The delightful Dark Doodad Nebula drifts
through southern skies,
a tantalizing target for binoculars in the constellation
Musca, The Fly.
The dusty cosmic cloud
is seen against rich starfields just south of the
Coalsack Nebula and the Southern Cross.
Stretching for about 3 degrees
this scene the Dark Doodad
seems punctuated at its southern tip (lower left) by
globular star cluster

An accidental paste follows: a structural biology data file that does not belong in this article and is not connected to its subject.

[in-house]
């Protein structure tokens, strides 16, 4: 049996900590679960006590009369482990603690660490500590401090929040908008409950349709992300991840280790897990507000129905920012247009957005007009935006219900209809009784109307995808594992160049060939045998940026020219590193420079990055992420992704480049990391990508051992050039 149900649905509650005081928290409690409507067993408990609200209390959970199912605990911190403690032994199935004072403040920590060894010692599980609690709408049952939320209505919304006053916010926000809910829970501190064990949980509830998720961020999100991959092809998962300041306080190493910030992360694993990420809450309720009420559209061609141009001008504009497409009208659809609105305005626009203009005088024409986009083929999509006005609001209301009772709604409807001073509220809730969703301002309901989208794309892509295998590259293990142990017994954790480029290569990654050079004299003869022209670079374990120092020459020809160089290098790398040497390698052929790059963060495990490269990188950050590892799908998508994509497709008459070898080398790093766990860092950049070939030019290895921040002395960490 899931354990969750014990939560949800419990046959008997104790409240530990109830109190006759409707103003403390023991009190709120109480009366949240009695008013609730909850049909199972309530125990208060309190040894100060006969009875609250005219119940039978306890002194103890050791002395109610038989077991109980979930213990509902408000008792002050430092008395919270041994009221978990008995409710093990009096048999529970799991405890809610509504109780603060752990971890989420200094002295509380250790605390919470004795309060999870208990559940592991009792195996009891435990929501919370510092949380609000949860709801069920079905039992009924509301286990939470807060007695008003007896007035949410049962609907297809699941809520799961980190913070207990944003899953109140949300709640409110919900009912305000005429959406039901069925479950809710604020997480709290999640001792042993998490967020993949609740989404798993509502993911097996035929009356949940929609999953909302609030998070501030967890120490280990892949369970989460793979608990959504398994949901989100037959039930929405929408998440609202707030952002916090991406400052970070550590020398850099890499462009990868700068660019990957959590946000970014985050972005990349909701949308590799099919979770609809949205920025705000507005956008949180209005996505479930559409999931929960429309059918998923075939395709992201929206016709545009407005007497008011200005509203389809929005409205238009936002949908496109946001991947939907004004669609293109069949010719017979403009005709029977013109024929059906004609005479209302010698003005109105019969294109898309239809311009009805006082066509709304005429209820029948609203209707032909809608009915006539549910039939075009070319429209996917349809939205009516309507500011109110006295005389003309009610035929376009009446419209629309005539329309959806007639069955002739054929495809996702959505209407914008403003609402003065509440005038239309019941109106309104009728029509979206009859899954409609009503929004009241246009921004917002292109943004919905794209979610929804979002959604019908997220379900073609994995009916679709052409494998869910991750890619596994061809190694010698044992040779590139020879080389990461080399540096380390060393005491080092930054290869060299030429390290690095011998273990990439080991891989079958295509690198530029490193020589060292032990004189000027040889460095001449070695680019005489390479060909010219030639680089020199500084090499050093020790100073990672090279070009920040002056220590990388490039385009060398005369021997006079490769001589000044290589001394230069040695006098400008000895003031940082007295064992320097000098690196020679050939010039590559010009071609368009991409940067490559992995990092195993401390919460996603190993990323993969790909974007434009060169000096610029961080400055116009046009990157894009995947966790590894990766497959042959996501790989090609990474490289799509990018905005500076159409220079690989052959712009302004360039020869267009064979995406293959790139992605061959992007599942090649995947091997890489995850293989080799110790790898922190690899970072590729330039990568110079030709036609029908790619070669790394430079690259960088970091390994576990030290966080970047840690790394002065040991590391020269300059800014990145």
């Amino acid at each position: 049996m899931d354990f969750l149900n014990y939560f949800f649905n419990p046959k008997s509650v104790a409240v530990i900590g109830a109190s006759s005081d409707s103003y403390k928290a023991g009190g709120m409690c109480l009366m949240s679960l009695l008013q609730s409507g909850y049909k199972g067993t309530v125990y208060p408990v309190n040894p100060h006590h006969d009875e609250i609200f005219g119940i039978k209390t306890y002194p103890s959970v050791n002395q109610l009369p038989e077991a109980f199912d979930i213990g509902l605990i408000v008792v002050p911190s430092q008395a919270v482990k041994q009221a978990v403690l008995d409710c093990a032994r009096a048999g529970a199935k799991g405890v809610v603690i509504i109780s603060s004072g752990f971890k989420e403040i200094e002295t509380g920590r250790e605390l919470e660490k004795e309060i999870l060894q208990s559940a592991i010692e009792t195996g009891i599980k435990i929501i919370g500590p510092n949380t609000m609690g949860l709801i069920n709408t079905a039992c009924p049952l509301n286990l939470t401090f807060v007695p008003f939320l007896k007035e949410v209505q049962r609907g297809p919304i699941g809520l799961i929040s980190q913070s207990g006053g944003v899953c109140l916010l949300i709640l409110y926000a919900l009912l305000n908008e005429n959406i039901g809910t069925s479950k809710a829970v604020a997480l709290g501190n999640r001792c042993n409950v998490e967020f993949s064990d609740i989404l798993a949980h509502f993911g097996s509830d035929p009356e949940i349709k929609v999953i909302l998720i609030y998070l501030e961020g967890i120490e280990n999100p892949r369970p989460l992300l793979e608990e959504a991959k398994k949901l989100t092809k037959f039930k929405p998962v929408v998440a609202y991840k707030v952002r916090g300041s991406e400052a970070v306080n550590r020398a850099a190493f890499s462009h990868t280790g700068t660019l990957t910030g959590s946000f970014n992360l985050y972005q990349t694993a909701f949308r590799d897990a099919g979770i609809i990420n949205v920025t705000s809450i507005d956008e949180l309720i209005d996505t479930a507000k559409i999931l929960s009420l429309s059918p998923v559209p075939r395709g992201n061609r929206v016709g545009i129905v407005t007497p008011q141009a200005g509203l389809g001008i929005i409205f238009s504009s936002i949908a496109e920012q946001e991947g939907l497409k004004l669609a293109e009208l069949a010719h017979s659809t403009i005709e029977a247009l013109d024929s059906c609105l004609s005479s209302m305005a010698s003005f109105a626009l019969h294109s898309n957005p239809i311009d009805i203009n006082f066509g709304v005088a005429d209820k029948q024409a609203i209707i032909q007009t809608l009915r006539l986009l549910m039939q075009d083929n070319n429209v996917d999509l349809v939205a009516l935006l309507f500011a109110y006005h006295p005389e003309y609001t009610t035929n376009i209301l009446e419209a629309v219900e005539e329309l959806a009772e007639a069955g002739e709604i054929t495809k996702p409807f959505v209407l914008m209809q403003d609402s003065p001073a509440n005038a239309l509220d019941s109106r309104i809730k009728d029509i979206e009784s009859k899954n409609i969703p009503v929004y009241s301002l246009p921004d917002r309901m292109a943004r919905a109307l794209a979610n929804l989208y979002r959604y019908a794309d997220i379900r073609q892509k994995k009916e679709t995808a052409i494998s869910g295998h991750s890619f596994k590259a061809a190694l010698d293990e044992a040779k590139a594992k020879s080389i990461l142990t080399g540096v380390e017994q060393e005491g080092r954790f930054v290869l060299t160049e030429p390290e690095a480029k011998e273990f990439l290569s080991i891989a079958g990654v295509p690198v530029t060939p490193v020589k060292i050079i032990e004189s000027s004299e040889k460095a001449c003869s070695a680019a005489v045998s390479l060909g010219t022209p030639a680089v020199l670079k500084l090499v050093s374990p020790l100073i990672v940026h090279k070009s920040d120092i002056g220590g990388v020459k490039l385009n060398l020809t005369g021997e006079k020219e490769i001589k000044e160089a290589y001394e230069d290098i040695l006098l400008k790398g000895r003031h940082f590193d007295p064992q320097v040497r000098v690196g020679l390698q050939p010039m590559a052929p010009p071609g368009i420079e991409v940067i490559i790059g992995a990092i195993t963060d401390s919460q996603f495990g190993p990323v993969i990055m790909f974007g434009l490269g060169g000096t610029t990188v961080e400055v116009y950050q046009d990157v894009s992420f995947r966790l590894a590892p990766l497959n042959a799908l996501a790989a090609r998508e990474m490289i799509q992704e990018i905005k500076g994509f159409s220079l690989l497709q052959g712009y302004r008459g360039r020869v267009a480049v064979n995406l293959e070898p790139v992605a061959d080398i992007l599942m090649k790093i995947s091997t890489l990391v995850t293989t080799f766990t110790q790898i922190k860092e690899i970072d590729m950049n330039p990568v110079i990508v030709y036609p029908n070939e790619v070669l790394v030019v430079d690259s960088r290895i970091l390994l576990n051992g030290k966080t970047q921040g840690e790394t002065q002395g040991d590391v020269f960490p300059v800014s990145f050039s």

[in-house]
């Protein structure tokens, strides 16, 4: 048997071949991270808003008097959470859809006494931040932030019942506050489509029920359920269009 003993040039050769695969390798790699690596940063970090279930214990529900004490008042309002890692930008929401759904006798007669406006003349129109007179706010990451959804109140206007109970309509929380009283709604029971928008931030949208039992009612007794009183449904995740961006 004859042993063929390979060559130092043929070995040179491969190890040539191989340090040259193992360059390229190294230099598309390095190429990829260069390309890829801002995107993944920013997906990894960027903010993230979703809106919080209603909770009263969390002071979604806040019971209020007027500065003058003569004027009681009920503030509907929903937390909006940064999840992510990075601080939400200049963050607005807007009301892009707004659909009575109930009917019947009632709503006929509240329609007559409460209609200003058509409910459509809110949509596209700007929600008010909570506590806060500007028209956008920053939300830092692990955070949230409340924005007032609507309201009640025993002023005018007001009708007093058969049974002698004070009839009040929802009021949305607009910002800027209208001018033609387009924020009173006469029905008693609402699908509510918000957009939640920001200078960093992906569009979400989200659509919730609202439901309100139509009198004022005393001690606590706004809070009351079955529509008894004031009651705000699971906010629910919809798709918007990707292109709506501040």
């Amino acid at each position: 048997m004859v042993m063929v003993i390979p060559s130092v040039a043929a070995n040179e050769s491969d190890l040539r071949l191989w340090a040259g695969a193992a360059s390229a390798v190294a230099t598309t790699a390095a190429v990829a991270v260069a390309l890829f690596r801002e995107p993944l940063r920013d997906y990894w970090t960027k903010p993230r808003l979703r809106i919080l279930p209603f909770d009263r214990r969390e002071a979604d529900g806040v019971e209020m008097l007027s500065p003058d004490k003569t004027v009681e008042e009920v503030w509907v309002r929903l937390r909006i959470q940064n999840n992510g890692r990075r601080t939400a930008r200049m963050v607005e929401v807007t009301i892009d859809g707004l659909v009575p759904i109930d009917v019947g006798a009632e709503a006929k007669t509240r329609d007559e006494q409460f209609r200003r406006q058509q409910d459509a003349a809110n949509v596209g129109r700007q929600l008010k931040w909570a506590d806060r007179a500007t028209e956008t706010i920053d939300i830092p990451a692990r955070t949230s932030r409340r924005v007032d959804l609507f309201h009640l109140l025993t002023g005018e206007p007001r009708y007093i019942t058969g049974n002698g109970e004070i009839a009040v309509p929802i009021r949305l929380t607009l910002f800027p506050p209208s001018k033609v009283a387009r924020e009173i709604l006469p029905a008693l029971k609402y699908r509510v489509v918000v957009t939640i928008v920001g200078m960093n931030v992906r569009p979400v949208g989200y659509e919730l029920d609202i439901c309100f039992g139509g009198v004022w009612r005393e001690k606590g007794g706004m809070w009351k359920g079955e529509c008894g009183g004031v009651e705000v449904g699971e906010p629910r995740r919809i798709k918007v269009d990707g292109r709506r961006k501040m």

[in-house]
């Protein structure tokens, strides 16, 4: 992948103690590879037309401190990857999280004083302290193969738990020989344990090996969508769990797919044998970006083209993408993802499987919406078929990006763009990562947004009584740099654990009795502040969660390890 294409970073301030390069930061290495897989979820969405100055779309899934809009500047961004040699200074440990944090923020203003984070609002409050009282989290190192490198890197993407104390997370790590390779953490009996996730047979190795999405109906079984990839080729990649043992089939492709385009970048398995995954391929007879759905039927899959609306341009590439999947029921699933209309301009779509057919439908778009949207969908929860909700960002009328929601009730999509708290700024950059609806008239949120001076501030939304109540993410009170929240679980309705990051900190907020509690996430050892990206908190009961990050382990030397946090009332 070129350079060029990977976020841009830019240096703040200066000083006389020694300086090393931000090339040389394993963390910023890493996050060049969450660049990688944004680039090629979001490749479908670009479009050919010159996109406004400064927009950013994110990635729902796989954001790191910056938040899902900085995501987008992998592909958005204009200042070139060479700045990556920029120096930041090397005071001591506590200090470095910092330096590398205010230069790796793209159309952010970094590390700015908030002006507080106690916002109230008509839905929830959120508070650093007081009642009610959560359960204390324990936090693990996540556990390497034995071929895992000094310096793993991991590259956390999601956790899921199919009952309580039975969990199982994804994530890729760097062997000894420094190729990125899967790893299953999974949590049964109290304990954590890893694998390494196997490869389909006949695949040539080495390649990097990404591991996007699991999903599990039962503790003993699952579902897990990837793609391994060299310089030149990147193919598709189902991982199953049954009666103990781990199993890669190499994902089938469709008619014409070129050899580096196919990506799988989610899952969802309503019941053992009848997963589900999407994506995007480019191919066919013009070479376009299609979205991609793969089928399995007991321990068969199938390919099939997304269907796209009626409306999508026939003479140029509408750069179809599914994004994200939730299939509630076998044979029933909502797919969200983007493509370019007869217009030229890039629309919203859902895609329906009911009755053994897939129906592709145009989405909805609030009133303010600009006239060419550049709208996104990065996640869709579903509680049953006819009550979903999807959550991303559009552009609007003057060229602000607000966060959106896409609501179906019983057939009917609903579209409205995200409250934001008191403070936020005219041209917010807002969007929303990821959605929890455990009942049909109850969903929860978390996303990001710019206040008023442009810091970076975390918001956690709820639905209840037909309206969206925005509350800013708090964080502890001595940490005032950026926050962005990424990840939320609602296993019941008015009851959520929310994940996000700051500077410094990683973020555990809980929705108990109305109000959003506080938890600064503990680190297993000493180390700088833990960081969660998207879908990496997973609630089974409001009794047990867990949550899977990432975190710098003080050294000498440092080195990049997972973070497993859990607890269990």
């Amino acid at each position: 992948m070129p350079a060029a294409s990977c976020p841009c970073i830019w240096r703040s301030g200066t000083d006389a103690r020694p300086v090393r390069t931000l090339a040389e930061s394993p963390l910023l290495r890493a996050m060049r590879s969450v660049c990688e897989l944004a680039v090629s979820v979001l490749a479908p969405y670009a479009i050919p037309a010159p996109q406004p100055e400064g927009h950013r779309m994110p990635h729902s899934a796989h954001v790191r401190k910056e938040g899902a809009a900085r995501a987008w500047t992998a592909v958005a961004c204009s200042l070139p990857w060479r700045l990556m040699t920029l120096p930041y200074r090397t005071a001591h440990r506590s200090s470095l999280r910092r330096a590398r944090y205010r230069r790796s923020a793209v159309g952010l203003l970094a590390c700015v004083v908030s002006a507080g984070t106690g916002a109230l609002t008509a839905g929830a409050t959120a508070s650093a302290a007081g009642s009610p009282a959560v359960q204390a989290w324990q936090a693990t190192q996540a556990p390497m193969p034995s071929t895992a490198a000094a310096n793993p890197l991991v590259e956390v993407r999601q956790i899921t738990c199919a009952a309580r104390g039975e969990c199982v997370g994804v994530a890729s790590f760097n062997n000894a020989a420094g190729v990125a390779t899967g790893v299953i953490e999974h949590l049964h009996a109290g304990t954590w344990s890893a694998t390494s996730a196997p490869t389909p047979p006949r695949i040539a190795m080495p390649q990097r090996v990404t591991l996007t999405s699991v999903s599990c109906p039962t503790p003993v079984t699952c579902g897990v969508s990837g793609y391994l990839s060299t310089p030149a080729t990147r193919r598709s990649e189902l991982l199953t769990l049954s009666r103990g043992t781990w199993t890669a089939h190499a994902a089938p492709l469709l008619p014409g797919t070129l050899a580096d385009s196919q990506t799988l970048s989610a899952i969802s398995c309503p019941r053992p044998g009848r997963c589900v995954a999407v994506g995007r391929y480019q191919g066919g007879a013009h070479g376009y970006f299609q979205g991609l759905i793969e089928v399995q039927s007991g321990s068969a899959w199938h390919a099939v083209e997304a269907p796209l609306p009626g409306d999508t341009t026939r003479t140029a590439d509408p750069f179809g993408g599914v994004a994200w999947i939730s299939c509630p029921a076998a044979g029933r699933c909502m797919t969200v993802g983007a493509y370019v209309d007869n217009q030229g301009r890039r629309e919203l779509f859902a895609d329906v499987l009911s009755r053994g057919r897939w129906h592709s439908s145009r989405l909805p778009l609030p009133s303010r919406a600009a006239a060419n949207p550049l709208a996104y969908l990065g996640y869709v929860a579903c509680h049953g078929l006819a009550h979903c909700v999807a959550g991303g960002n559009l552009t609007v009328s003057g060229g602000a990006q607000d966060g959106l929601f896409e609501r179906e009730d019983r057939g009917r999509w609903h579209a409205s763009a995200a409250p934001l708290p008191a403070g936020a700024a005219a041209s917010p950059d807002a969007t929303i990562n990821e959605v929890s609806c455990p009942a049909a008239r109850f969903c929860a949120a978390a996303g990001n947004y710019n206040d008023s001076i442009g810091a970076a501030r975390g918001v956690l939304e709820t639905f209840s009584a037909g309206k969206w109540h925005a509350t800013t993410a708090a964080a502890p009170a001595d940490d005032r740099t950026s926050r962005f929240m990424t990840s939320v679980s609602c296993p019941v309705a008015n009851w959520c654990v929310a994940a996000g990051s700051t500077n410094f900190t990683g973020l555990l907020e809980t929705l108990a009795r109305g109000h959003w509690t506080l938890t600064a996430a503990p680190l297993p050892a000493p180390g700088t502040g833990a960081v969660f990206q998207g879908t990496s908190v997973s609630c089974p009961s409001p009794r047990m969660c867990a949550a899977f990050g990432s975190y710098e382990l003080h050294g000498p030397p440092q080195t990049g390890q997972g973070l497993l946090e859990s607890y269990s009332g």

Of course NGC 4372 roams the halo of our Milky Way Galaxy,
a background object some 20,000 light-years away and only
by chance along our line-of-sight to the Dark Doodad.
The Dark Doodad's well defined silhouette belongs to the
Musca molecular cloud,
but its better known alliterative moniker was first
coined by astro-imager and writer
Dennis di Cicco in 1986 while
observing comet Halley from the Australian outback.
The Dark Doodad is around 700 light-years distant
and over 30 light-years long.
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